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Star-Bulletin Features


Friday, November 23, 2001



GEORGE F. LEE / GLEE@STARBULLETIN.COM
Stefanie Anderson, left, portrays Aunt Geneva and Jayme Shirrell
is Geri in a reading of the Lanford Wilson play "Redwood Curtain"
being presented Sunday and Dec. 2.



Excellent acting make
‘Redwood’ stand strong

Readers Theatre hits a new high with the
story of a half-Vietnamese woman
searching for her soldier father


By John Berger
jberger@starbulletin.com

Vanita Rae Smith brings her ambitious "Sunday@2 Matinee Readers Theatre" series to a new level of excellence with the Hawaii premiere production of Lanford Wilson's "Redwood Curtain." It's one of the best stories she's picked thus far and she's telling it with an exceptional cast.

Jayme B. Shirrell makes an amazing debut as Geri, a young woman who was born to an American soldier and a young Vietnamese woman in 1973, brought to the US as a new-born, and bought and raised by wealthy adoptive parents in California. Geri has only a few scraps of information about her birth parents but is convinced that her biological father is one of the anonymous Vietvets who live in and around the redwood forest owned by her aunt and uncle.

Geri is a piano prodigy thanks in part to the encouragement she received from her adoptive father, but she's put her career on hold to seek out skittish mentally unstable men who may match the sketchy description she's memorized -- or anyone who remembers a solider named Raymond Farrow.

The role is a complicated one. Geri is vulnerable and appealing in some ways but also a bit obnoxious and a straight-up liar of Clintonesque stature. Geri is certainly not entirely likable on first encounter but Shirrell succeeds in winning us over while never falling out of character.

Readers Theatre veteran Dion Donahue is one of those rare actors who can do musicals or straight plays, kids' theater or serious adult dramas, with equal skill and finesse. He gives a tremendous performance with his portrayal of Lyman Fellows, the reclusive Vietvet who Geri believes may be the father she never knew. It is never fully resolved whether Fellers is mentally ill or possibly pretending to be a bit more unstable than he actually is, but the role calls for an actor who can hit a broad spectrum of emotions and attitudes. Donahue hits all of them.


'Redwood Curtain'

A Sunday@2 Matinee Readers Theatre production at Army Community Theatre.
When: 2 p.m. Sunday and Dec. 2
Where: Richardson Theatre, Fort Shafter
Tickets: $8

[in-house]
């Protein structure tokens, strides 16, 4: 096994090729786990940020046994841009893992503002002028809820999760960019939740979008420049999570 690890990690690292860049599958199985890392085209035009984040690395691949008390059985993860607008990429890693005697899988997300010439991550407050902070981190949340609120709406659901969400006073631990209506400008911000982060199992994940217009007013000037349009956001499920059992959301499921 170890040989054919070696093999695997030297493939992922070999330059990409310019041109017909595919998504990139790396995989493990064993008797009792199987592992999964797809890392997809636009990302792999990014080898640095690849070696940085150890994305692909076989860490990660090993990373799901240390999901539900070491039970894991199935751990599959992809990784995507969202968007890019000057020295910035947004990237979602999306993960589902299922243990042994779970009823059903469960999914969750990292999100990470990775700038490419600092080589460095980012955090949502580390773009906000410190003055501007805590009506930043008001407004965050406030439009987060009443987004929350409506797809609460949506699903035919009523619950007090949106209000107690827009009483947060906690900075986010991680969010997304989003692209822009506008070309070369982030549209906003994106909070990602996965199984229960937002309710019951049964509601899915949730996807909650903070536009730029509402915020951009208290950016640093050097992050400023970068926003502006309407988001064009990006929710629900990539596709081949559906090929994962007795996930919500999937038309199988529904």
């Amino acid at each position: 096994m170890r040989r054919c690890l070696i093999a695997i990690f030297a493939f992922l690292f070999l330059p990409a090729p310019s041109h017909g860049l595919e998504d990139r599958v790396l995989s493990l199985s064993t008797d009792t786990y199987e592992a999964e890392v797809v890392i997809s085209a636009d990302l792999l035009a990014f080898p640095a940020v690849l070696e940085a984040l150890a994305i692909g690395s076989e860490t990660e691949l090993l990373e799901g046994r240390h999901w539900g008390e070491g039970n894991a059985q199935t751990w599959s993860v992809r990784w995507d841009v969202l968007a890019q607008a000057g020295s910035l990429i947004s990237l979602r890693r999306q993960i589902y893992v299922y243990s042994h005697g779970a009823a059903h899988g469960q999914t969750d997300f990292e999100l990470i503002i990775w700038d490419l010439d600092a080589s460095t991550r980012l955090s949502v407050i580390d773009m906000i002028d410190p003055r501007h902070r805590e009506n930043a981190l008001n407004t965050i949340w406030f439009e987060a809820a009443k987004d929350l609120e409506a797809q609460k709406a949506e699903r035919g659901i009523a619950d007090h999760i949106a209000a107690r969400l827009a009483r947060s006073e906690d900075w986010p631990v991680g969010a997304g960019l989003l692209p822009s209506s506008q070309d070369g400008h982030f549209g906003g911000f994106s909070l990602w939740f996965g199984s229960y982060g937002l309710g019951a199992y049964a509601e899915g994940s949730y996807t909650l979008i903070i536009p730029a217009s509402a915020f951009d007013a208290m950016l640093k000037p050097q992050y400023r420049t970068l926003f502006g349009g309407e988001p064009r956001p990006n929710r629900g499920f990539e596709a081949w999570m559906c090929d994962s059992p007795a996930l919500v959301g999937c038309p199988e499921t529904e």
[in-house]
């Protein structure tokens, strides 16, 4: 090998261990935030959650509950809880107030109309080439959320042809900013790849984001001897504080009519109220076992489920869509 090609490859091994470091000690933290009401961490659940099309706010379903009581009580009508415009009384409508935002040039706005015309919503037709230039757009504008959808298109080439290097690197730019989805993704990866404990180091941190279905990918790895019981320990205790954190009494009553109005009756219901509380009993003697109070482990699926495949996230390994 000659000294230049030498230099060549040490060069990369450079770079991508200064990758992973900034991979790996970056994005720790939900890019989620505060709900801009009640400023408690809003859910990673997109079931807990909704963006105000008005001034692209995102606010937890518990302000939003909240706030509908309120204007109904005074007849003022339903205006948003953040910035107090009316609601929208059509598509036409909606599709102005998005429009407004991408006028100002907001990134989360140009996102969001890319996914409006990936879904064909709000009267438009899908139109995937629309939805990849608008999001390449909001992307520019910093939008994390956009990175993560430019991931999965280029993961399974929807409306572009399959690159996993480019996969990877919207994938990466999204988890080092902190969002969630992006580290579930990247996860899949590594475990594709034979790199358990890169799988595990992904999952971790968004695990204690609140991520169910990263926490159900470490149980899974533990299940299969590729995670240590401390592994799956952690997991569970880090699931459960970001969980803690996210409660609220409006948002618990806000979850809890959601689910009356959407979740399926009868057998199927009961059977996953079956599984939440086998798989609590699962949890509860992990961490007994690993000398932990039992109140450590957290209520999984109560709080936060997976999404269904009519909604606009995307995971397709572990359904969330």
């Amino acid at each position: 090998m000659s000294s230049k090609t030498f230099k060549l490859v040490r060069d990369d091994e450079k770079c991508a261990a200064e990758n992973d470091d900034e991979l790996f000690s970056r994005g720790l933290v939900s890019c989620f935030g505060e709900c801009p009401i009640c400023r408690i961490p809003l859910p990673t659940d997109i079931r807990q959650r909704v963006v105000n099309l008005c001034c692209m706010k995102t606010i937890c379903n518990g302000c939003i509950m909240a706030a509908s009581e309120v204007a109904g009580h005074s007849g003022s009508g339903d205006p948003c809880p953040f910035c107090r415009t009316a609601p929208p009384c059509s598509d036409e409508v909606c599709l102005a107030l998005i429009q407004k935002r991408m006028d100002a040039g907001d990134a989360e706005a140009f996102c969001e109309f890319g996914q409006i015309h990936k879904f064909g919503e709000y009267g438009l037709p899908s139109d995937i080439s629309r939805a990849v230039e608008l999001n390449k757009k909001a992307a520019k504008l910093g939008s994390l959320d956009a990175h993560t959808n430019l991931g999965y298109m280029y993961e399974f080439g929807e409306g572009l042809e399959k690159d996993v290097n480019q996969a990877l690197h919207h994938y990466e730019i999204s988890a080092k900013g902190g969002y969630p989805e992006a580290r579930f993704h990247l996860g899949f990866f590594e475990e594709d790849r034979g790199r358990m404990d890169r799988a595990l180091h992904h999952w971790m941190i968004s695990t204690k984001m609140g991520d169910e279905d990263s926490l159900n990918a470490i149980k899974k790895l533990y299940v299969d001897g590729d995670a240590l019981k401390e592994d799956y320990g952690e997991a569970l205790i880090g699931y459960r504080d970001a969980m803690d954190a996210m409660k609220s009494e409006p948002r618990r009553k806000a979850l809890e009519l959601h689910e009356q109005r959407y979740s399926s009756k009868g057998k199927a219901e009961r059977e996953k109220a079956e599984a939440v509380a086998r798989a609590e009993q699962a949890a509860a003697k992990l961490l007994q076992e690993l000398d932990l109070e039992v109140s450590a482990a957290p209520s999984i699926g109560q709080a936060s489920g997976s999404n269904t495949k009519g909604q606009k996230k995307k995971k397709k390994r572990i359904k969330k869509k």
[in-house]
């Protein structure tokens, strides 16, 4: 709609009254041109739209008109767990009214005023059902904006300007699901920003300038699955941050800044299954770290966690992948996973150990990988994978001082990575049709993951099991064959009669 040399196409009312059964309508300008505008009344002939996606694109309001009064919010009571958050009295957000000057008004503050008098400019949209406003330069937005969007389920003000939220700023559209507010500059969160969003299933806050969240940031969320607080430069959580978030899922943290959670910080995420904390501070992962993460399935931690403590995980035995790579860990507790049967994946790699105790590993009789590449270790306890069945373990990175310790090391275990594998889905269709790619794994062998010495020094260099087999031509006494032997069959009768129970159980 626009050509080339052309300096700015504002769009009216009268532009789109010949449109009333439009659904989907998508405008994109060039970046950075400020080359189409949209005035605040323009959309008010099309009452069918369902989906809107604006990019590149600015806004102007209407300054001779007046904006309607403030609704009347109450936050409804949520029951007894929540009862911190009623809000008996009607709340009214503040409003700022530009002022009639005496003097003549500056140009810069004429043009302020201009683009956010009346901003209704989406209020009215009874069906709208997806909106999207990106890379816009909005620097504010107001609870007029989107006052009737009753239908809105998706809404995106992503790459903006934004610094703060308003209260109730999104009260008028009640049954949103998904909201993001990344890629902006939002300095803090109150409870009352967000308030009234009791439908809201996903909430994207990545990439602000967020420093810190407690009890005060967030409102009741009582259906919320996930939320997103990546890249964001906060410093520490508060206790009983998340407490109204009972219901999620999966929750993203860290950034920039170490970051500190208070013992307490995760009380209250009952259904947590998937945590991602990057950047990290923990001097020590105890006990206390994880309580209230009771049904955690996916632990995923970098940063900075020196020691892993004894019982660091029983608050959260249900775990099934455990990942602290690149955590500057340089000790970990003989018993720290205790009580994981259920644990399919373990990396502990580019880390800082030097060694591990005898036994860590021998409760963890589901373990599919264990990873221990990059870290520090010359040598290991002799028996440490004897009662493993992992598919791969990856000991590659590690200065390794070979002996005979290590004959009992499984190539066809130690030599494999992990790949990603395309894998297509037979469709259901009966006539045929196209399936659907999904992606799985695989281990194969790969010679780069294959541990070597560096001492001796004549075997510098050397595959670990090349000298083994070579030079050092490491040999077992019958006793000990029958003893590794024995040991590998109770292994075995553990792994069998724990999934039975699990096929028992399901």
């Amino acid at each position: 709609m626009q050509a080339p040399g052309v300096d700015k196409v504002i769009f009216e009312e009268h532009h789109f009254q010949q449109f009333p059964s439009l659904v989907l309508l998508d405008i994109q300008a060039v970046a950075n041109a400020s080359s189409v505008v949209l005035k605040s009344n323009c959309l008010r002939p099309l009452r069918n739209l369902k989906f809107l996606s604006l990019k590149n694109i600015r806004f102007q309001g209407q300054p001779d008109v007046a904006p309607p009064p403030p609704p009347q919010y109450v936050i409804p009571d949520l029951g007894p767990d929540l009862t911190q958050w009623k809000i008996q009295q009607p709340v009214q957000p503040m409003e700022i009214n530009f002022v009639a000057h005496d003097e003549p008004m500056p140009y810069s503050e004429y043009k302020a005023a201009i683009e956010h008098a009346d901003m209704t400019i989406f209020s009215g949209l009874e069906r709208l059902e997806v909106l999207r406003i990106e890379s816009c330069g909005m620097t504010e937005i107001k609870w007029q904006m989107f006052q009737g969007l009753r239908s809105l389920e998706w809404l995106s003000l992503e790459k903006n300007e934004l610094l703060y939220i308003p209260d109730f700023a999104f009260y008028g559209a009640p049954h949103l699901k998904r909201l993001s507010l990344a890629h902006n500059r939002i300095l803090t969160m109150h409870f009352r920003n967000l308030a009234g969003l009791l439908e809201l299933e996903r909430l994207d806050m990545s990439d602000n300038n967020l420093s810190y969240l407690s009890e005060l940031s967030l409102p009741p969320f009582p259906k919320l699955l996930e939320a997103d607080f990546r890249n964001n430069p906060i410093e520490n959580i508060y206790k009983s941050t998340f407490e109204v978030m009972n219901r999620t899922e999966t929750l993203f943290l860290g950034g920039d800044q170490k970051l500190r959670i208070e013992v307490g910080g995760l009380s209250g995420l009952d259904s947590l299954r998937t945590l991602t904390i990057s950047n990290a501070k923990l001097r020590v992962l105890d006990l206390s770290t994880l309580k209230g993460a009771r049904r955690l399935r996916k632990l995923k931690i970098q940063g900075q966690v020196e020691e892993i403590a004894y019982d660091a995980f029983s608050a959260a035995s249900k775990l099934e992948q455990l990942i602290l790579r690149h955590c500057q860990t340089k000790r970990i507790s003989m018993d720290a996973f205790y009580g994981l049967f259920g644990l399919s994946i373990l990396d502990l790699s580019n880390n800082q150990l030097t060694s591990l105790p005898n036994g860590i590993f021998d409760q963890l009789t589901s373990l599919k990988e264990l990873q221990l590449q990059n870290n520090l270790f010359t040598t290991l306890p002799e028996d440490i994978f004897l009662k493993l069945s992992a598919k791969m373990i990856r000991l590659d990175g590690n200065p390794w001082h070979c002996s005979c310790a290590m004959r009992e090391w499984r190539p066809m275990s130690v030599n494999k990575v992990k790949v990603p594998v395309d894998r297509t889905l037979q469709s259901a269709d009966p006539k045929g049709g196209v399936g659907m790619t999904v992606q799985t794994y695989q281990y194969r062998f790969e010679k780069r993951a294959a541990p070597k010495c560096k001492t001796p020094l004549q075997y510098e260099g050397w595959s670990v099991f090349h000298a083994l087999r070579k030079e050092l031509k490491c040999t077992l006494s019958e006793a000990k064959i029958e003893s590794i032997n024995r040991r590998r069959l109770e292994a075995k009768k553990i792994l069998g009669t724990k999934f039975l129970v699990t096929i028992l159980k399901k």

Call: 438-4480 (open between 2 a.m. and 2 p.m. weekdays)
Note: Admission is by pre-sale only. Tell the sentry you have tickets waiting and you will be directed to the check-point where the tickets are held.


"Redwood Curtain" is also a fine showcase for Stefanie Anderson. She isn't seen often enough in mainstage shows these days but follows a strong performance in Smith's Readers Theatre staging of "The Debutante Ball" with her portrayal of Geri's wealthy Aunt Geneva. A subplot about a hostile take-over of the family corporation and probable clear-cutting of the redwoods adds heft to the story and helps fill out the aunt as a character. Anderson again does remarkable work.

Subplot aside, the focus of the story -- and the key to our interest in it -- is Geri's relationship with Fellers.

Director Smith tells the story with more visual cues than usual. She started Readers Theatre strictly as "theater of the mind" in which the performers wore black and read the dialogue while seated. Her approach to "Redwood Curtain" includes having Donahue start performing while still off-stage and spend much of a later scene standing behind Anderson and Shirrell; he and Anderson are also both dressed in character.

Readers Theatre stalwart Richard Pellett presides with his usual entertaining style as the narrator. Pellett doesn't play a second role but provides a running commentary on the various whoppers Geri tells Fellers when she first encounters him in the forest.

Some of her outlandish statements are apparently true. The story veers off in odd and fanciful directions once it seems that her boasting about possessing supernatural powers has some basis in fact. It would be one thing if Geri thought she had supernatural powers but obviously did not. The possibility that she does adds a bizarre note to the story and is an unnecessary device in an otherwise excellent script.

That point aside, "Redwood Curtain" is riveting and well-constructed theater, and a good story well-told. It is the strongest and most substantial show in the Readers Theatre series since Eden-Lee Murray, Stephanie Curtis Conching and Jo Pruden shared the stage in "Agnes of God" in 1999.

Anderson, Donahue and Shirrell make "Redwood Curtain" well worth seeing.


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